|Dysfunctional Family Makes Others Feel Good|
Tampa Tribune (September 9, 2001)
by Theodora Schmid
Well, not all
families are psychotic. After getting to know the fictional Drummond family
in Douglas Coupland's new offering, the reader will agree that they, indeed,
qualify as truly dysfunctional, if not downright psychotic. Ya gotta love
the title, though.
The author has chronicled modern life in his previous novels, "Generation X," "Miss Wyoming" and "Girlfriend in a Coma." Coupland is quoted as saying about this book, "Immediate solace can be found in that no family is perfect - in fact, the more perfect-seeming the family, the deeper the dry rot." The story has its roots in a personal family event of two years ago. Coupland's niece was born without a left hand. The writing of this novel is the author's way of reconciling the outcome of the events in his own family.
Missing Left Hand
The Drummond family, most of whom live in Vancouver, has arrived in Florida for a family reunion to witness the launch into space of their daughter and sister, Sarah, the incredibly accomplished astronaut, who was born without a left hand.
The family consists of Janet, the 67-year-old divorced mother; her ex-husband, Ted, and his trophy wife, Nicole; and their adult children - Wade, eldest son, and his pregnant wife, Beth; Sarah and her husband, Howie; and Bryan, the youngest, and his pregnant girlfriend, Shw. Yes, that's right, Shw. Her given name was Emily, but, at age 16, Shw's parents told her that she should cast off her name and choose a new one. She settled on Shw, which stands for Sogetsu Hernando Watanabe, a martyred hero of the Peruvian Shining Light terrorist faction. Shw is debating whether to abort or sell her child. She hasn't felt the need to include Bryan in her decision.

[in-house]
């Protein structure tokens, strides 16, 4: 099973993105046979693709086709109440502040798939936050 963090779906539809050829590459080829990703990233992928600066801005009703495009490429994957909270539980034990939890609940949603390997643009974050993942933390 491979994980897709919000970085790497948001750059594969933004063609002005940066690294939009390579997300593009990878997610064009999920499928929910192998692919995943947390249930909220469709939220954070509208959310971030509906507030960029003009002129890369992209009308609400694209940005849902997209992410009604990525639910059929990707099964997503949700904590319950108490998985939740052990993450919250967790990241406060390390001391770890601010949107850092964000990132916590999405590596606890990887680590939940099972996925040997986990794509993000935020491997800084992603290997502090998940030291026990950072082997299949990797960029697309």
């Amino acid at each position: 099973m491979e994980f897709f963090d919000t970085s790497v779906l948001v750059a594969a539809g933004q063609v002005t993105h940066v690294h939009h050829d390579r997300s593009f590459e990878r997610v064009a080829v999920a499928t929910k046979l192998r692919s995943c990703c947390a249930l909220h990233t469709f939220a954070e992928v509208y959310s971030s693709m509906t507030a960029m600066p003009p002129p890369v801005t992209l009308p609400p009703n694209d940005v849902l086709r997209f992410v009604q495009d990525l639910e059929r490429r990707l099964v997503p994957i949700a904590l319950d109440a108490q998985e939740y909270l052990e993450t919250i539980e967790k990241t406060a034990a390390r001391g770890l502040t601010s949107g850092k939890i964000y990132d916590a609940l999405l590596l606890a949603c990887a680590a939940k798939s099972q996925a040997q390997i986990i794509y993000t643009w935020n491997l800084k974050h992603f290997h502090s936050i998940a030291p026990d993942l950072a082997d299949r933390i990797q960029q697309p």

Sarah's highly anticipated space flight should be reason for a warm, fuzzy reunion and celebration, but the results are nowhere near what is expected. The reader will learn that Janet, Wade and her ex- husband's second wife, Nicky, all are HIV-positive. We learn that Beth, whom Wade met at a seropositivity workshop, was actually disappointed when she learned (after two years) that she was not HIV- positive. Her reasons are deeply poignant.
Ted is broke and desperate. He could simultaneously be a contender for the title of world's worst father (to Wade and Bryan) and world's best dad in his relationship with Sarah. We also learn that he is a cuckolded husband, and the third party is his own son Wade.
In a modern-day coupling that has overtones of a Greek tragedy, we discover that Wade and his stepmother had a tumble without either one realizing the other's identity. Bryan, the youngest child, has been clinically depressed and suicidal most of his life. Sarah, the "perfect" daughter, is unfaithful to Howie, who is, in turn, committing adultery with the wife of Sarah's lover. Yes, it goes on and on.
Despite these extreme and sometimes nearly unbelievable events, Janet and her family connect on levels that are beautiful and warm. Janet truly loves Wade, a 40-year-old drifter who is charming and loving to his mother. He has led a hard drinking- and drug-filled life, which culminates in his HIV status. His born-again Christian wife has straightened him out against all odds. Such is the power of true love. Wade has passed his HIV on to his mother in a way that is truly bizarre.
Janet seems to have accepted her diagnosis with serenity. Her medical status greatly impacts her relationship with others in her life. How could it not?
The story lurches from one crisis to another, from the baby- selling market to the attempted sale of a goodbye letter purportedly written by Prince William to his mother, Lady Diana, to the robbery of a Denny's restaurant. The descriptions of Florida are highly unflattering. The book is filled with scathing wit and tender moments alike.
If there is a flaw, it is perhaps that it is too "hip." The author deftly weaves current trends - HIV, the pharmaceutical industry, the Internet, pop culture, adultery, dysfunctional families, divorce, born-again Christians - into a fascinating if somewhat unrealistic portrait.
Read it and your own family, as difficult as they may be, will seem absolutely Norman Rockwellish.